Lung Cancer

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TU_33_3645 - Three-Dimensional Maximum Tumor Diameter is Associated with Local and Distant Failure in Localized Non-Small Cell Lung Cancer Patients Treated with Stereotactic Body Radiation Therapy (SBRT)

Tuesday, October 23
2:45 PM - 4:15 PM
Location: Innovation Hub, Exhibit Hall 3

Three-Dimensional Maximum Tumor Diameter is Associated with Local and Distant Failure in Localized Non-Small Cell Lung Cancer Patients Treated with Stereotactic Body Radiation Therapy (SBRT)
N. Sebastian1, T. Wu2, X. Mo3, J. G. Bazan1, M. X. Welliver4, K. E. Haglund1, and T. M. Williams1; 1The Ohio State University Wexner Medical Center, Department of Radiation Oncology, Columbus, OH, 2The Ohio State University College of Medicine, Columbus, OH, 3The Ohio State University Wexner Medical Center, Department of Biostatistics, Columbus, OH, 4Department of Radiation Oncology, The Ohio State University Comprehensive Cancer Center, Columbus, OH

Purpose/Objective(s): Larger tumors are associated with decreased local control in non-small cell lung cancer (NSCLC) treated with conventional radiotherapy. Although multiple studies characterize dose-response relationships in the setting of NSCLC treated with SBRT, fewer studies evaluate diameter-response. Furthermore, given the preponderance of bidimensional reporting of tumor volumes in CT chest radiology, as influenced by Response Evaluation Criteria in Solid Tumors (RECIST) criteria, existing database studies may limit measurements, and thus prognostic sensitivity, to the axial plane. We hypothesized that higher 3-dimensional maximum tumor diameter (MTD) is associated with locoregional and distant recurrence.

Materials/Methods: We retrospectively reviewed outcomes for patients with localized NSCLC treated at our institution between 2008 and 2017. MTD was measured using CT images for radiation planning and taken as the largest tumor diameter on axial, sagittal, and coronal planes. Endpoints included overall survival (OS), primary tumor failure (PTF), ; lobar failure (LF), defined as recurrence within the same lobe as but outside of the treatment volume of the treated tumor; regional nodal failure (RF; defined as recurrence in regional N1-N3 nodes), and distant metastasis (DM). Cox regression was used to test association between endpoints and MTD, which was dichotomized as high and low by the median.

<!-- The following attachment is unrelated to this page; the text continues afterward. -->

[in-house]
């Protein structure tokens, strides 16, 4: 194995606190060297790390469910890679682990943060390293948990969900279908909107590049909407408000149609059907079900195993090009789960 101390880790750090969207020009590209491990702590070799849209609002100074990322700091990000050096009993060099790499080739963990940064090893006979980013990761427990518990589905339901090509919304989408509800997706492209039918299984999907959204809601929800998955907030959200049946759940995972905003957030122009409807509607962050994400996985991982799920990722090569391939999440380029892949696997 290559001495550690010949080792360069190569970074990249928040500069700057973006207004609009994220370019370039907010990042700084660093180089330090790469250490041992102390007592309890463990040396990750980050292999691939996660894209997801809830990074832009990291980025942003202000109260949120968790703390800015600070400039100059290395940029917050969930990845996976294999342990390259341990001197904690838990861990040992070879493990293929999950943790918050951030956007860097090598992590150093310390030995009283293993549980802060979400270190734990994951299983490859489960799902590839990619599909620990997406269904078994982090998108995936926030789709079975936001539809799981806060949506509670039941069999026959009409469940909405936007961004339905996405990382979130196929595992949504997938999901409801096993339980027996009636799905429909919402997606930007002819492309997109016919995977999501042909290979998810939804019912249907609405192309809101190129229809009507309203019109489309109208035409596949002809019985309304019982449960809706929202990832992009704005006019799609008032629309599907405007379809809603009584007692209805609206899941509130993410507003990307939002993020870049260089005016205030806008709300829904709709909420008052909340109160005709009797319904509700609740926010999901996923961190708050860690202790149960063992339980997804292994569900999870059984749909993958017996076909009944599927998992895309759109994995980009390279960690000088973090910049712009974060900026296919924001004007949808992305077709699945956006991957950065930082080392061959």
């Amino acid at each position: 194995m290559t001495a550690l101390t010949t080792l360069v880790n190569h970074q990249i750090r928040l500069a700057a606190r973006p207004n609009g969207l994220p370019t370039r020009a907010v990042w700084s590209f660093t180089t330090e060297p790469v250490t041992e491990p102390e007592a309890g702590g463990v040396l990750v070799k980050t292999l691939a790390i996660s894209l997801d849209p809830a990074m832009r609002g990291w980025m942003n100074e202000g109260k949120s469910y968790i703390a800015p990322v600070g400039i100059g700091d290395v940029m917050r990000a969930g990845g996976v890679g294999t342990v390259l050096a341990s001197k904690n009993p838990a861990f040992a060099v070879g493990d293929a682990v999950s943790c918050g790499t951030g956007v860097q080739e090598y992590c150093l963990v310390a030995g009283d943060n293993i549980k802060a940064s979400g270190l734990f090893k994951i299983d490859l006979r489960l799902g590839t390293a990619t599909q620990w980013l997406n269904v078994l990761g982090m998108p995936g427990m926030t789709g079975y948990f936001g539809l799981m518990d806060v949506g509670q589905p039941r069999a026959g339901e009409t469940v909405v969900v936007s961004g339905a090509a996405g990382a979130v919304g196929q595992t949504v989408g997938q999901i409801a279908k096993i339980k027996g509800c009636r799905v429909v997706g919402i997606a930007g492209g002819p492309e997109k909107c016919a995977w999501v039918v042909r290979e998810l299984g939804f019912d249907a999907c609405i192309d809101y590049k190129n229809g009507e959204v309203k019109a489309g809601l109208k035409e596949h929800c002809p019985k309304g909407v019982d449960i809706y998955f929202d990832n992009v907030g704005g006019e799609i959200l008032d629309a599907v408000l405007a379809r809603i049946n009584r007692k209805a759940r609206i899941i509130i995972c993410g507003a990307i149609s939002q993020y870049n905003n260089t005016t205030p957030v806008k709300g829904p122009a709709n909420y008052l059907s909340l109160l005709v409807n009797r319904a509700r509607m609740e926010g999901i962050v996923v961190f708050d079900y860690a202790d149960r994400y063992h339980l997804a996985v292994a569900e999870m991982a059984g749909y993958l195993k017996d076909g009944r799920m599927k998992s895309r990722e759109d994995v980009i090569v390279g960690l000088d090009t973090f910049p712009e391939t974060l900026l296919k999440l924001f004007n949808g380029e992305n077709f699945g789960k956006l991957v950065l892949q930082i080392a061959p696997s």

Results: A total of 222 patients and 236 treated tumors were included. Median follow up was 14.3 months. Median age was 72 (range 49-92). Males comprised 57.7% (128) of the cohort and females comprised 42.3% (94). The majority of tumors were early-stage, with 172 (72.9%) T1 and 48 (20.3%) T2 tumors. A small minority of tumors (10 (4.2%) T3 and 6 (2.5%) T4) were included due to multiple nodules thought to be of the same primary. Adenocarcinomas, squamous cell carcinomas, and undifferentiated/unspecified NSCLC represented 52.7% (145), 36.7% (101), and 10.5% (30) of the cohort, respectively. Median SBRT total dose, dose per fraction, and number of fractions was 50 Gy, 10 Gy/fraction, and 5 fractions, respectively. Median MTD for patients was 2.5 cm (range 0.6 to 8.5). Cox regression analysis indicated higher MTD was significantly associated with PTF (HR 7.5; 95% CI 2.2-25.5, p=.001), LF (HR=3.3; 95% CI 1.5-7.5, p=.003) and DM (HR=7.2; 95% CI 2.818.6, p<.001). There was a trend toward significance with regard to OS (HR=1.4; 95% CI .95-2.05, p=.09) and RF (HR=1.74; 95% CI .89-3.23, p=.11).

Conclusion: Three-dimensional MTD is associated with increased risk of local recurrence and distant metastasis after SBRT for localized NSCLC and may be useful in predicting treatment response. These findings require validation using a large, independent data set.

Author Disclosure: N. Sebastian: None. T. Wu: None. J.G. Bazan: None. M.X. Welliver: None. T.M. Williams: Research Grant; Varian Medical Systems, Inc. Developmental Therapeutics Working Group; NRG Oncology. Co-Leader; National Cancer Institute. Member; National Cancer Institute.

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TU_33_3645 - Three-Dimensional Maximum Tumor Diameter is Associated with Local and Distant Failure in Localized Non-Small Cell Lung Cancer Patients Treated with Stereotactic Body Radiation Therapy (SBRT)



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